Serbia's top state prosecutor said Saturday that authorities are hunting for participants in riots that targeted the U.S. and other embassies and Western commercial interests.
"We are collecting evidence and are identifying the culprits," Slobodan Radovanovic said in a statement.
Police said they had arrested nearly 200 rioters Thursday night during the worst violence seen on Belgrade streets since the ouster of former strongman Slobodan Milosevic in 2000.
Rioters protesting international recognition of Kosovo's independence torched several offices of the U.S. Embassy's consular section and attacked the missions of Germany, Belgium, Turkey, Croatia and other countries. One person died and more than 150 were injured in the violence, in which nearly 100 stores were looted.
On Friday, the U.S. State Department ordered nonessential embassy employees and families of American diplomats in Belgrade to leave Serbia.
"We are not sufficiently confident that they are safe here," U.S. Ambassador Cameron Munter said in an interview.
The decision to implement what is known as an "ordered departure" will affect some of the between 80 and 100 Americans who work at the embassy, but it was not clear how many family members would be affected.
Current plans call for them to remain abroad for seven to 10 days, the embassy said.
Other embassies said they had no plans to withdrawal dependents or staff from the Serbian capital.
The United States and the European Union have warned Serbia to boost protection of foreign diplomats and missions, and the U.N. Security Council has unanimously condemned the attacks.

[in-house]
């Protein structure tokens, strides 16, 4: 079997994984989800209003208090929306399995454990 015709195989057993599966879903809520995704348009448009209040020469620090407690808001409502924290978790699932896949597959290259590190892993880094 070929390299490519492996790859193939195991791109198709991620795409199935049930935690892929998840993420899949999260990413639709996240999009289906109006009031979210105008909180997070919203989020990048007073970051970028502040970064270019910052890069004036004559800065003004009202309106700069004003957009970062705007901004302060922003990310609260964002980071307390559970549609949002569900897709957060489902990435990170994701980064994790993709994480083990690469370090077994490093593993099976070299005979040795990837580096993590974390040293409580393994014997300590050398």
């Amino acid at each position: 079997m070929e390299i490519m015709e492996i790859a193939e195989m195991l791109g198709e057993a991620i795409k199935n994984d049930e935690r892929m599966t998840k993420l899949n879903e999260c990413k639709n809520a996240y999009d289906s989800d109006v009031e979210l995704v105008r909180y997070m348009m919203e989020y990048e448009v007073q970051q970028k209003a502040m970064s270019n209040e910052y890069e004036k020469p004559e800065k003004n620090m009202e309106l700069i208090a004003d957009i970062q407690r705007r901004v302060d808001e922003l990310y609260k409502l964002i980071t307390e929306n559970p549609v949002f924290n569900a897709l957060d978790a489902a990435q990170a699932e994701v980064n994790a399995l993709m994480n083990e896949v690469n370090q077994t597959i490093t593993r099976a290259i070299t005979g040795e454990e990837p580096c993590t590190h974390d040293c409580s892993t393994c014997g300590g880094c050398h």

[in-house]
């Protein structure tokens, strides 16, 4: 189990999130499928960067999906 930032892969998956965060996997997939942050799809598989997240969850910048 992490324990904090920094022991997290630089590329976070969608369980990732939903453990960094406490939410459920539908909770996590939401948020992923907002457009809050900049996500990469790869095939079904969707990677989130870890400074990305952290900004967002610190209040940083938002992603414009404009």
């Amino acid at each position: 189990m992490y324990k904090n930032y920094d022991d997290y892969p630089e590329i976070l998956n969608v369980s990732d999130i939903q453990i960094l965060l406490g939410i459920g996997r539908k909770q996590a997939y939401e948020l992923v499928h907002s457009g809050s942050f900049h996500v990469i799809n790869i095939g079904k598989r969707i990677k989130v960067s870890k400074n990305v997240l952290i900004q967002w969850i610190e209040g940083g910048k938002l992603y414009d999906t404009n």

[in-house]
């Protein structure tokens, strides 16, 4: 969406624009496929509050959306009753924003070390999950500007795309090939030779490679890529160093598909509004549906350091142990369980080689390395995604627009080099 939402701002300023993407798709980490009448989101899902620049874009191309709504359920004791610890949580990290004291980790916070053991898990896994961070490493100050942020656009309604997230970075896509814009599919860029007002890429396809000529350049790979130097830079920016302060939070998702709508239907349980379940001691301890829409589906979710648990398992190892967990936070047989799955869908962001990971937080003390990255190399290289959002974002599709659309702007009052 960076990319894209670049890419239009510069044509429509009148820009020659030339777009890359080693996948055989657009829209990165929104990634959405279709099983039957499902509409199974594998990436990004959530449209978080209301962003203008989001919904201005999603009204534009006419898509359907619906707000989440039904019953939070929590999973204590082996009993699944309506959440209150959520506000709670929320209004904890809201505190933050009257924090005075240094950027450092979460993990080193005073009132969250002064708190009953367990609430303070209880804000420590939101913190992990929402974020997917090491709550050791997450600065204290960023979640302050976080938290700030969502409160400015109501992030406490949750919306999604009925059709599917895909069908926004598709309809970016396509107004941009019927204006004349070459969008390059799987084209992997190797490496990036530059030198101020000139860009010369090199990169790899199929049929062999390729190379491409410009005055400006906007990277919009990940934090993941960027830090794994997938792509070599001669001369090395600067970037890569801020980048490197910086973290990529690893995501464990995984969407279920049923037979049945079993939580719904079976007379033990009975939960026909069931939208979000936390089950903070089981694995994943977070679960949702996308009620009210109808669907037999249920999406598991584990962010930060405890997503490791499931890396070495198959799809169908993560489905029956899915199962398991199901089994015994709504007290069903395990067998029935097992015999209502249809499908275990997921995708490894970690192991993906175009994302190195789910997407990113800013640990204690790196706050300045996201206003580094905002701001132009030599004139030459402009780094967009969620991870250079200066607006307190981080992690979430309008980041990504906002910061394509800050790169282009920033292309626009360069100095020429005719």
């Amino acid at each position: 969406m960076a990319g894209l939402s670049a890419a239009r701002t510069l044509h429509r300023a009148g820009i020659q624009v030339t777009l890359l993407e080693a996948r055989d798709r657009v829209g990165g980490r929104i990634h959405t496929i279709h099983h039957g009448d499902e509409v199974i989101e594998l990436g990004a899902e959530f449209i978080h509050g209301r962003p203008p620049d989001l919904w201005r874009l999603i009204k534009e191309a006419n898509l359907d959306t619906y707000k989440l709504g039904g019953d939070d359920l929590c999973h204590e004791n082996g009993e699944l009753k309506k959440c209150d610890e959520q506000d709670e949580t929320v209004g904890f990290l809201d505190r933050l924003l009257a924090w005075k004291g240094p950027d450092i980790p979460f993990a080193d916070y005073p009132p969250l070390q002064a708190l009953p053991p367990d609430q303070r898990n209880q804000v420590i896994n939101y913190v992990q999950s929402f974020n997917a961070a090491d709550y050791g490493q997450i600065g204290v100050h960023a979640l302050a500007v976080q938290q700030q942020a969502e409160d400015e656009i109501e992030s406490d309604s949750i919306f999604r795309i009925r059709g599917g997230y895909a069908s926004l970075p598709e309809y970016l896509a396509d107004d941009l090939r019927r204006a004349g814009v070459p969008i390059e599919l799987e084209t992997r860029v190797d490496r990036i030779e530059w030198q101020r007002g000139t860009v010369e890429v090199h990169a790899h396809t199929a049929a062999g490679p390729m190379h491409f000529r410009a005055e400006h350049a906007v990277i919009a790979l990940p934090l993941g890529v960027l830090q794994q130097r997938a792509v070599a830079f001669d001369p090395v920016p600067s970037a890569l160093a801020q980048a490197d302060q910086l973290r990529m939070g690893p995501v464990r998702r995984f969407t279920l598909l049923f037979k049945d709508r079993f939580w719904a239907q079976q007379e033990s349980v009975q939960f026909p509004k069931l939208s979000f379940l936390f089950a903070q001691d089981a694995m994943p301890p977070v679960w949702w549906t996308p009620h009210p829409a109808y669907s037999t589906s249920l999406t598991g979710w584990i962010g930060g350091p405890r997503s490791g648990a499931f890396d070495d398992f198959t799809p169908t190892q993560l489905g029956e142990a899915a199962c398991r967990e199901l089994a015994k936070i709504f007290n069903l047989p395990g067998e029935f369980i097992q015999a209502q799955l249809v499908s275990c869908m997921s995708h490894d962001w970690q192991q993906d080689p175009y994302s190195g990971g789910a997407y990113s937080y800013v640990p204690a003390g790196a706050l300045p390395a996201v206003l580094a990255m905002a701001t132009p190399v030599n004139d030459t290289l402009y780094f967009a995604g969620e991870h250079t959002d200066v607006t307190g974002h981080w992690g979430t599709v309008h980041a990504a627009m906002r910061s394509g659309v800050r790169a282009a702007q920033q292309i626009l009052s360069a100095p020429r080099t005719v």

Serbia's leaders have appealed for calm and President Boris Tadic convened the National Security Council to consider how to prevent further outbreaks of violence.
"We are intensively engaged with a large number of personnel (in finding) the culprits and expect the work to be completed soon," Radovanovic said.
But hard-line nationalist ministers continue to condemn the United States and other nations that have recognized the independence of Kosovo, which Serbs consider to be their historical heartland.
"The United States is the main culprit ... for all those violent acts," said Serbia's minister for Kosovo, Slobodan Samardzic.
Protests over the breakaway province's declaration of independence have increased tensions throughout the region.
On Friday, angry demonstrators confronted U.N. police in Kosovska Mitrovica, an ethnically divided town in northern Kosovo. Mobs chanting "Kosovo is ours!" hurled stones, bottles and firecrackers at the U.N. forces, who were protecting a bridge that divides Serbs from ethnic Albanians in the town. No one appeared to be injured.